Ethics in Tech
We need this all the more now. An emphasis of ethnics in technology. Why? Because as much as the advancement of technology is super exciting in the potential for humans and the environment, fact remains is that it is unable to govern itself.
In a time when the doomsday picture of AI taking over the world is no longer a far-fetched fantasy, the recent press release ‘Killer Robots:’ Russia, US Oppose Treaty Negotiations’ by Human Rights Watch indicates that humanity is doggedly on the road to self-destruction.
Meanwhile all over the world, leading tech brands including Microsoft and Amazon, are profiting from government contracts to provide technology used for “cruel, inhuman or degrading treatment that is prohibited under international law” – as evidenced in US concentration camps (and many, many others) all over the world.
The DARPA Insect Allies program – that creates genetically modified insects to deliver viruses to plants for growing crops for more resistant genes to climate change and human interference, could also be a biological weapon if not properly monitored.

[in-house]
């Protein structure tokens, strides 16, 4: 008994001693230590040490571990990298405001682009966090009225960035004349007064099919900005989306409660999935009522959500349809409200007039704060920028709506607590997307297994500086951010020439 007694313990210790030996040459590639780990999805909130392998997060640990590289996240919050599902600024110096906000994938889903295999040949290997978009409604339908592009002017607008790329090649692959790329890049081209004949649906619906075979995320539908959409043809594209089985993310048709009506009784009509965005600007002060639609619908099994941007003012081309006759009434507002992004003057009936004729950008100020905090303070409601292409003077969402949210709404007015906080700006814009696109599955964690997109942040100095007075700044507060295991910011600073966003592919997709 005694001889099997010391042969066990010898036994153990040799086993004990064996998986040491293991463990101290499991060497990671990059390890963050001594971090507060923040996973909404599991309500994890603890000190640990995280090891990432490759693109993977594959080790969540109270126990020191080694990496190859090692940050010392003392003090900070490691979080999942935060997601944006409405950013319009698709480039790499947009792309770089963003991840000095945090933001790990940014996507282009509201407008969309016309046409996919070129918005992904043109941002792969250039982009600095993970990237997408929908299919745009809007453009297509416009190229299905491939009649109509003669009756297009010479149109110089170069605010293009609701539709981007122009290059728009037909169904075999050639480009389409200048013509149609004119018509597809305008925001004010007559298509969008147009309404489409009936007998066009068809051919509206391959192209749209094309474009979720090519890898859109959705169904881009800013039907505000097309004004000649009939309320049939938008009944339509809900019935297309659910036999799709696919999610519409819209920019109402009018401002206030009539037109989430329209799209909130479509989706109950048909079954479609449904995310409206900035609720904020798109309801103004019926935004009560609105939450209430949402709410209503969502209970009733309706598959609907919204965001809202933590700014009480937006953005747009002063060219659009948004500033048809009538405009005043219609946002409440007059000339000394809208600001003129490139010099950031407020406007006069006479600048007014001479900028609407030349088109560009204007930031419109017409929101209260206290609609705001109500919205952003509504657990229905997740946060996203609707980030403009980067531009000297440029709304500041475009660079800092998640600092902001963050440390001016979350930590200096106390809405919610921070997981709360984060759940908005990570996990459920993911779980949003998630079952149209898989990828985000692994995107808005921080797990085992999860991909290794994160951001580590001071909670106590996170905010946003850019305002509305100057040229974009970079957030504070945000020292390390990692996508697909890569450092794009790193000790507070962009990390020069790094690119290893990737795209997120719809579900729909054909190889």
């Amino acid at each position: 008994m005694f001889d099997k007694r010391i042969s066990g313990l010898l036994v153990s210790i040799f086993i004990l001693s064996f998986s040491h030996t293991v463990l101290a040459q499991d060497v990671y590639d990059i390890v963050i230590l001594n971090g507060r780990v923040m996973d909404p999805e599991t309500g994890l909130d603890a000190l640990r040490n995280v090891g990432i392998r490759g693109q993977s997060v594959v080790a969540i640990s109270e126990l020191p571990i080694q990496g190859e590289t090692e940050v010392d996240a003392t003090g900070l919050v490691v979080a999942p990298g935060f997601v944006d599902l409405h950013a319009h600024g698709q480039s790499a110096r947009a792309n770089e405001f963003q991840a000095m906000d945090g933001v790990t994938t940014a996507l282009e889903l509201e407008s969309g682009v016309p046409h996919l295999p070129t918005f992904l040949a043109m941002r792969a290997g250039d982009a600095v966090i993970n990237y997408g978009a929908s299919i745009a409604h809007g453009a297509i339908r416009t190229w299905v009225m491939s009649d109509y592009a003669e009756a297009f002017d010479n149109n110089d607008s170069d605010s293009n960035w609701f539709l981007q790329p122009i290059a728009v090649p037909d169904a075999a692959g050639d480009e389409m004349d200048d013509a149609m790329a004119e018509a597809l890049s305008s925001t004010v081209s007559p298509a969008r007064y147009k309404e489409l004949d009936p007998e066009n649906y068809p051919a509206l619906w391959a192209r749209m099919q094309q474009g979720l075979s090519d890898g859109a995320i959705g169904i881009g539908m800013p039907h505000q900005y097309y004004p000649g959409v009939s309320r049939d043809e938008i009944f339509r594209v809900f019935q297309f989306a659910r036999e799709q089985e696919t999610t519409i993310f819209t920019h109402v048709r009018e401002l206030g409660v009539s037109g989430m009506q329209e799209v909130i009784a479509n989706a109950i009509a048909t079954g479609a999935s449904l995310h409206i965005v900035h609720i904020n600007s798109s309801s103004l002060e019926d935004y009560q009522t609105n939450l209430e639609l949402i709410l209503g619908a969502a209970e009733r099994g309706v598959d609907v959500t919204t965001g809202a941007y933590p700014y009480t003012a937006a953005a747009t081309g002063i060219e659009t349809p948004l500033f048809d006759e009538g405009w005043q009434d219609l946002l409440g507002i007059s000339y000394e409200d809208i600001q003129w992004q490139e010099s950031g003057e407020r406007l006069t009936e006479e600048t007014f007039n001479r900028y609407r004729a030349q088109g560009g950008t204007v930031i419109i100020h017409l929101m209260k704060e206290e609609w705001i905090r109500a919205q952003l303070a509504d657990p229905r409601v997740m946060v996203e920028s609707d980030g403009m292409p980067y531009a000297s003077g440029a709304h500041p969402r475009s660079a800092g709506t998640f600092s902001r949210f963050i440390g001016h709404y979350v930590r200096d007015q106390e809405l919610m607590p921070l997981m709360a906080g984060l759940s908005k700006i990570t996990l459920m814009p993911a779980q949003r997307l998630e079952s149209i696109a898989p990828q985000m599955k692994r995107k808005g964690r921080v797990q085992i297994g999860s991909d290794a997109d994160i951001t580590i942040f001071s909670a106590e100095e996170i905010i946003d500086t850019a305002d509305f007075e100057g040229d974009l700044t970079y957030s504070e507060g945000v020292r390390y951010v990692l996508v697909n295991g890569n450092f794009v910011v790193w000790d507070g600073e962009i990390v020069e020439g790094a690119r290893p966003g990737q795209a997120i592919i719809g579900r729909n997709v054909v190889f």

Autonomous vehicles, pet-cloning, behavior biometrics, etc. At every single junction of these inventions and capabilities, lie dozens of ethnical questions of what the system settings should me? What is the right decision-process tree to adopt? Who controls the usage of such, and when should the plug be pulled?
A recent piece in The Guardian – Maths and tech specialists need Hippocratic oath, says academic suggests that ‘Mathematicians, computer engineers and scientists in related fields should take a Hippocratic oath to protect the public from powerful new technologies under development in laboratories and tech firms.’
The author quotes Hannah Fry, an associate professor in the mathematics of cities at University College London describing the ‘ethical blind spots’ of scientists and researchers who lived in maths departments and computer science departments; who have never been asked to think about ethics, never been asked to consider how other people’s perspectives of life might be different to theirs, and ultimately these are the people who are designing the future for all of us.
I couldn’t agree more with Hannah Fry.
IT Bytes Back Says: Although ethnics in tech comes tailing behind momentous advancements in technology today, it has never been a bigger priority if we hope to keep the balance of Pros and Cons of Technology, safely on the Pros’ side.